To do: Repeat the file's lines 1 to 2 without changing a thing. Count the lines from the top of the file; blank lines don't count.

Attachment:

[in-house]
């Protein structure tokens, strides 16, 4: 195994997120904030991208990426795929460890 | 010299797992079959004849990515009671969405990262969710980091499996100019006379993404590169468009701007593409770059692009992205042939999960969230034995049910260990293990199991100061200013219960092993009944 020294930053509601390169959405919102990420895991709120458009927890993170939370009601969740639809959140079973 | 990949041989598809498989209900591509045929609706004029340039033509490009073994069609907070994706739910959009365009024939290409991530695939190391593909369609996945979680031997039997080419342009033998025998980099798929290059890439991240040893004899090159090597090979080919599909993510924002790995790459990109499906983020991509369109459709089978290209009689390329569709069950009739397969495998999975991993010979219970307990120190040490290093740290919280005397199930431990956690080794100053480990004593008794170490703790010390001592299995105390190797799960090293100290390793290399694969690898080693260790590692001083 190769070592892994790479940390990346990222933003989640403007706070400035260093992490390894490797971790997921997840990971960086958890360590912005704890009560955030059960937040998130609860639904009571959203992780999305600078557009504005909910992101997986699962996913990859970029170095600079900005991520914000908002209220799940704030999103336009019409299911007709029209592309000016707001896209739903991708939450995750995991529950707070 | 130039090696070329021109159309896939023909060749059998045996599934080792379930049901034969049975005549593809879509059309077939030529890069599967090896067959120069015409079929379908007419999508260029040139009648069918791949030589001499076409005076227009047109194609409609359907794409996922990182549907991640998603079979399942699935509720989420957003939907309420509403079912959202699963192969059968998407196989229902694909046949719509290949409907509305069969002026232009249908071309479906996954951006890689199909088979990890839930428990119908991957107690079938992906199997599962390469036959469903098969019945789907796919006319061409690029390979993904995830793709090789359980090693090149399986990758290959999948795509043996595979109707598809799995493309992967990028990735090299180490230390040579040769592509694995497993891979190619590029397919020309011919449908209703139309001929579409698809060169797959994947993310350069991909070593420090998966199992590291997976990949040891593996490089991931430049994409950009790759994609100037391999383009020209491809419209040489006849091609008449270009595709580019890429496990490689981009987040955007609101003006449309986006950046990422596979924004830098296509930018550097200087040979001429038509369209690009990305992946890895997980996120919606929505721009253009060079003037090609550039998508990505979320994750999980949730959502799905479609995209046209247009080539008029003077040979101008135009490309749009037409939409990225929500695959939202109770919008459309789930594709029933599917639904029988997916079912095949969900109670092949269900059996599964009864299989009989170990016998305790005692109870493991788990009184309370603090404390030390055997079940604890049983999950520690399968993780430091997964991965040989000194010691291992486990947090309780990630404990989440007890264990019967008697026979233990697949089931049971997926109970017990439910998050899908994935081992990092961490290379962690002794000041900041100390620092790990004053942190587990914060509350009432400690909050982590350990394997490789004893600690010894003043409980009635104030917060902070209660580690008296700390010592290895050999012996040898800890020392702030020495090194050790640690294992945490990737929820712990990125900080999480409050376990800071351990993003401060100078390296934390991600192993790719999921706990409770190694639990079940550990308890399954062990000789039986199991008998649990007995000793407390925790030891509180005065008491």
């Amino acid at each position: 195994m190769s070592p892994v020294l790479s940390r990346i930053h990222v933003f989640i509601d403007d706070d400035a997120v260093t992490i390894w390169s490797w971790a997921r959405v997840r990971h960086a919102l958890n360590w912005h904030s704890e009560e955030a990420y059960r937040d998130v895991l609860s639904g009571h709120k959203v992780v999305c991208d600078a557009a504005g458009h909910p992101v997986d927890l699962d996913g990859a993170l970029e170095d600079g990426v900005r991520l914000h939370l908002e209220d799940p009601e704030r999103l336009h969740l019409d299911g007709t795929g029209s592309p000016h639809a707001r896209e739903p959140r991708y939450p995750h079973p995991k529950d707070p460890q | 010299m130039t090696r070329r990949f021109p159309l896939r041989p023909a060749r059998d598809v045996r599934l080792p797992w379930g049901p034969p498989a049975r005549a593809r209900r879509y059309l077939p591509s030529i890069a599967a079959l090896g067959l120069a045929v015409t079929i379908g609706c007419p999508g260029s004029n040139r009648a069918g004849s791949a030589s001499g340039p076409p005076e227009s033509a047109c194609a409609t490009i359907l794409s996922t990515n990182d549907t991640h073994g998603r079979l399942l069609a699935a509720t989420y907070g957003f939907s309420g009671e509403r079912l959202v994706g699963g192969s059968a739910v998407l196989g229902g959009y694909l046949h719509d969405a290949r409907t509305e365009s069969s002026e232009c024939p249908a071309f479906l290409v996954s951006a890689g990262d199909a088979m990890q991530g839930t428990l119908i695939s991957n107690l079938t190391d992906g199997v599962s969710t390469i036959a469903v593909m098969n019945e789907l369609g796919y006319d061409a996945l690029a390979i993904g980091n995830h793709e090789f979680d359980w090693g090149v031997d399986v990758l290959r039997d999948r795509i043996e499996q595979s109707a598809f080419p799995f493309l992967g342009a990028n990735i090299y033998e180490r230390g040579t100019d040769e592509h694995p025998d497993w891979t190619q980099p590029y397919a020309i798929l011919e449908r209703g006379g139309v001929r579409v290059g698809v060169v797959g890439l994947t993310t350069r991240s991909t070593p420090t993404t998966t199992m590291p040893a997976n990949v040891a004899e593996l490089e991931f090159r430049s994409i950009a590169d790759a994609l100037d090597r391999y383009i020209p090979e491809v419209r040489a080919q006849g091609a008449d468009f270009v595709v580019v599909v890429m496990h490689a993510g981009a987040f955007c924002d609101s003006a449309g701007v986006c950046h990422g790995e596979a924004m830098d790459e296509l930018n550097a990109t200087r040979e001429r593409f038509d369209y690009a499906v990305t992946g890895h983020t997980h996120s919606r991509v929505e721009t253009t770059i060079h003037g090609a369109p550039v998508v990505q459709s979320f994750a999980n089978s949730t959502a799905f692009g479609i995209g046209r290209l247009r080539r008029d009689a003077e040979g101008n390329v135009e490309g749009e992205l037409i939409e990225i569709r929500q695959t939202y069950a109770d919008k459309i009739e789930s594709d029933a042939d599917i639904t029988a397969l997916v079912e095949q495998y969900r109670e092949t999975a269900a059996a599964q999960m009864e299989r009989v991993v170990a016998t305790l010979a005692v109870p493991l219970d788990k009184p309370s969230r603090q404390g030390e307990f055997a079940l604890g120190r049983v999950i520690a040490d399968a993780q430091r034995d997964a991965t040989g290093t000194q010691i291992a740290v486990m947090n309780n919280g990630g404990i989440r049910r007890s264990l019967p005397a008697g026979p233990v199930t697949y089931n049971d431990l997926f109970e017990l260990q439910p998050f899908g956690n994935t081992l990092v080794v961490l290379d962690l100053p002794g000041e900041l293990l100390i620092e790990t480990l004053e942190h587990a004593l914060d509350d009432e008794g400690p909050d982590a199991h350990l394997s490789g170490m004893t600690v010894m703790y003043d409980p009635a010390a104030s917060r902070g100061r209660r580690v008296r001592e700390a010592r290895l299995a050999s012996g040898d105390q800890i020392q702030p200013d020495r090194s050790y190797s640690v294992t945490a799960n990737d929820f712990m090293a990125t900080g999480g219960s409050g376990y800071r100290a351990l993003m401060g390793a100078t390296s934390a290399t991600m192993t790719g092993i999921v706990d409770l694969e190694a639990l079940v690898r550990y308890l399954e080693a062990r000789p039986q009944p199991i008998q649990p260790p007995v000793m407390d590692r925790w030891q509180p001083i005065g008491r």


[in-house]
């Protein structure tokens, strides 16, 4: 195994997120904030991208990426795929460890 | 010299797992079959004849990515009671969405990262969710980091499996100019006379993404590169468009701007593409770059692009992205042939999960969230034995049910260990293990199991100061200013219960092993009944 020294930053509601390169959405919102990420895991709120458009927890993170939370009601969740639809959140079973 | 990949041989598809498989209900591509045929609706004029340039033509490009073994069609907070994706739910959009365009024939290409991530695939190391593909369609996945979680031997039997080419342009033998025998980099798929290059890439991240040893004899090159090597090979080919599909993510924002790995790459990109499906983020991509369109459709089978290209009689390329569709069950009739397969495998999975991993010979219970307990120190040490290093740290919280005397199930431990956690080794100053480990004593008794170490703790010390001592299995105390190797799960090293100290390793290399694969690898080693260790590692001083 190769070592892994790479940390990346990222933003989640403007706070400035260093992490390894490797971790997921997840990971960086958890360590912005704890009560955030059960937040998130609860639904009571959203992780999305600078557009504005909910992101997986699962996913990859970029170095600079900005991520914000908002209220799940704030999103336009019409299911007709029209592309000016707001896209739903991708939450995750995991529950707070 | 130039090696070329021109159309896939023909060749059998045996599934080792379930049901034969049975005549593809879509059309077939030529890069599967090896067959120069015409079929379908007419999508260029040139009648069918791949030589001499076409005076227009047109194609409609359907794409996922990182549907991640998603079979399942699935509720989420957003939907309420509403079912959202699963192969059968998407196989229902694909046949719509290949409907509305069969002026232009249908071309479906996954951006890689199909088979990890839930428990119908991957107690079938992906199997599962390469036959469903098969019945789907796919006319061409690029390979993904995830793709090789359980090693090149399986990758290959999948795509043996595979109707598809799995493309992967990028990735090299180490230390040579040769592509694995497993891979190619590029397919020309011919449908209703139309001929579409698809060169797959994947993310350069991909070593420090998966199992590291997976990949040891593996490089991931430049994409950009790759994609100037391999383009020209491809419209040489006849091609008449270009595709580019890429496990490689981009987040955007609101003006449309986006950046990422596979924004830098296509930018550097200087040979001429038509369209690009990305992946890895997980996120919606929505721009253009060079003037090609550039998508990505979320994750999980949730959502799905479609995209046209247009080539008029003077040979101008135009490309749009037409939409990225929500695959939202109770919008459309789930594709029933599917639904029988997916079912095949969900109670092949269900059996599964009864299989009989170990016998305790005692109870493991788990009184309370603090404390030390055997079940604890049983999950520690399968993780430091997964991965040989000194010691291992486990947090309780990630404990989440007890264990019967008697026979233990697949089931049971997926109970017990439910998050899908994935081992990092961490290379962690002794000041900041100390620092790990004053942190587990914060509350009432400690909050982590350990394997490789004893600690010894003043409980009635104030917060902070209660580690008296700390010592290895050999012996040898800890020392702030020495090194050790640690294992945490990737929820712990990125900080999480409050376990800071351990993003401060100078390296934390991600192993790719999921706990409770190694639990079940550990308890399954062990000789039986199991008998649990007995000793407390925790030891509180005065008491």